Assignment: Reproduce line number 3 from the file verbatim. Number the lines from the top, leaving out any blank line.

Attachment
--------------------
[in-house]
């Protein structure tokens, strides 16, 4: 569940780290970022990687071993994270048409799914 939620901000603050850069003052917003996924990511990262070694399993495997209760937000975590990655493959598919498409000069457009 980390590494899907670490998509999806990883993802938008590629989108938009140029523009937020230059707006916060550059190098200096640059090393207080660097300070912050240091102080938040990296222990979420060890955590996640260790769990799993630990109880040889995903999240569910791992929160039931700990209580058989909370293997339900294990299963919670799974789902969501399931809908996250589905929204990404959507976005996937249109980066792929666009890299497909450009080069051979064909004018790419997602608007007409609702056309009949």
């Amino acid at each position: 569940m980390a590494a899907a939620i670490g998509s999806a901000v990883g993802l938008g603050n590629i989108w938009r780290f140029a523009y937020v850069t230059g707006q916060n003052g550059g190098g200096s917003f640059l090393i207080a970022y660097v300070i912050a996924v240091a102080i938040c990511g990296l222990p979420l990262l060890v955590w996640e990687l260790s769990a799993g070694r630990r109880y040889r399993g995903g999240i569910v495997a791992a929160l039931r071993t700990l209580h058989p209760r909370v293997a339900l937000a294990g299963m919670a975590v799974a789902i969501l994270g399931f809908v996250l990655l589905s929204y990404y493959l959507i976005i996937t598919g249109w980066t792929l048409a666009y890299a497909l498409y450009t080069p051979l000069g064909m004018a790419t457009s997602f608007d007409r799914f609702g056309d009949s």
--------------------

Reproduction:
């Amino acid at each position: 569940m980390a590494a899907a939620i670490g998509s999806a901000v990883g993802l938008g603050n590629i989108w938009r780290f140029a523009y937020v850069t230059g707006q916060n003052g550059g190098g200096s917003f640059l090393i207080a970022y660097v300070i912050a996924v240091a102080i938040c990511g990296l222990p979420l990262l060890v955590w996640e990687l260790s769990a799993g070694r630990r109880y040889r399993g995903g999240i569910v495997a791992a929160l039931r071993t700990l209580h058989p209760r909370v293997a339900l937000a294990g299963m919670a975590v799974a789902i969501l994270g399931f809908v996250l990655l589905s929204y990404y493959l959507i976005i996937t598919g249109w980066t792929l048409a666009y890299a497909l498409y450009t080069p051979l000069g064909m004018a790419t457009s997602f608007d007409r799914f609702g056309d009949s």